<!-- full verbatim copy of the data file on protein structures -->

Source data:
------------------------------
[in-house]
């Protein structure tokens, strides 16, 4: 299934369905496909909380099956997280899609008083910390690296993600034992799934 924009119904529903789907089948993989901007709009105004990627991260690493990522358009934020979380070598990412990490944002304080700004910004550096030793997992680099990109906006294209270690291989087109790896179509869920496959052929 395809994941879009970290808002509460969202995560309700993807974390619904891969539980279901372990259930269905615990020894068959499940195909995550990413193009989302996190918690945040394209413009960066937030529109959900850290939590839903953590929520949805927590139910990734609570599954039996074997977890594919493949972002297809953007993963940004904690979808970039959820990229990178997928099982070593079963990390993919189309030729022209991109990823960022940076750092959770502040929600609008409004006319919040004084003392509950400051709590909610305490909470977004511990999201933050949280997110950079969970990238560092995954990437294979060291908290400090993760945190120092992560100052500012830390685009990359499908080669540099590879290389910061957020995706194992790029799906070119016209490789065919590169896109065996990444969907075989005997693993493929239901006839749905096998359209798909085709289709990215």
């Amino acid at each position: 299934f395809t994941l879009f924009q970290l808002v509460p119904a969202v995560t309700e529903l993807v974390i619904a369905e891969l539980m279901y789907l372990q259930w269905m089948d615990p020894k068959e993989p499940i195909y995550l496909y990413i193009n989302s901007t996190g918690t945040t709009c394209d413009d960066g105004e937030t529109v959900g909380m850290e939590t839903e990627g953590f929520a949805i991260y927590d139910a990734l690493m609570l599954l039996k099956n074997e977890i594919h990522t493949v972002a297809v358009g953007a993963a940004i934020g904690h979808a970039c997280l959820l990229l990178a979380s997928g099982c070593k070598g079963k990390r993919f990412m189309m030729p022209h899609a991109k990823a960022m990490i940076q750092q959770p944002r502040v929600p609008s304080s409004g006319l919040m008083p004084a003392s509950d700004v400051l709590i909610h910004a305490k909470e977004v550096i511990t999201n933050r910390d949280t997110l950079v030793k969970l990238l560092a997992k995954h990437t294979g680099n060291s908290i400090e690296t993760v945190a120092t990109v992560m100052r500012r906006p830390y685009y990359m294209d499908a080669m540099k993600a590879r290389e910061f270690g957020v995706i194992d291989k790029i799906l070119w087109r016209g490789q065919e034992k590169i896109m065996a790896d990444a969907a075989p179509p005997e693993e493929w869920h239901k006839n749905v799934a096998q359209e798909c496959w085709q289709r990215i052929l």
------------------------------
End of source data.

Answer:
[in-house]
């Protein structure tokens, strides 16, 4: 299934369905496909909380099956997280899609008083910390690296993600034992799934 924009119904529903789907089948993989901007709009105004990627991260690493990522358009934020979380070598990412990490944002304080700004910004550096030793997992680099990109906006294209270690291989087109790896179509869920496959052929 395809994941879009970290808002509460969202995560309700993807974390619904891969539980279901372990259930269905615990020894068959499940195909995550990413193009989302996190918690945040394209413009960066937030529109959900850290939590839903953590929520949805927590139910990734609570599954039996074997977890594919493949972002297809953007993963940004904690979808970039959820990229990178997928099982070593079963990390993919189309030729022209991109990823960022940076750092959770502040929600609008409004006319919040004084003392509950400051709590909610305490909470977004511990999201933050949280997110950079969970990238560092995954990437294979060291908290400090993760945190120092992560100052500012830390685009990359499908080669540099590879290389910061957020995706194992790029799906070119016209490789065919590169896109065996990444969907075989005997693993493929239901006839749905096998359209798909085709289709990215």
């Amino acid at each position: 299934f395809t994941l879009f924009q970290l808002v509460p119904a969202v995560t309700e529903l993807v974390i619904a369905e891969l539980m279901y789907l372990q259930w269905m089948d615990p020894k068959e993989p499940i195909y995550l496909y990413i193009n989302s901007t996190g918690t945040t709009c394209d413009d960066g105004e937030t529109v959900g909380m850290e939590t839903e990627g953590f929520a949805i991260y927590d139910a990734l690493m609570l599954l039996k099956n074997e977890i594919h990522t493949v972002a297809v358009g953007a993963a940004i934020g904690h979808a970039c997280l959820l990229l990178a979380s997928g099982c070593k070598g079963k990390r993919f990412m189309m030729p022209h899609a991109k990823a960022m990490i940076q750092q959770p944002r502040v929600p609008s304080s409004g006319l919040m008083p004084a003392s509950d700004v400051l709590i909610h910004a305490k909470e977004v550096i511990t999201n933050r910390d949280t997110l950079v030793k969970l990238l560092a997992k995954h990437t294979g680099n060291s908290i400090e690296t993760v945190a120092t990109v992560m100052r500012r906006p830390y685009y990359m294209d499908a080669m540099k993600a590879r290389e910061f270690g957020v995706i194992d291989k790029i799906l070119w087109r016209g490789q065919e034992k590169i896109m065996a790896d990444a969907a075989p179509p005997e693993e493929w869920h239901k006839n749905v799934a096998q359209e798909c496959w085709q289709r990215i052929l």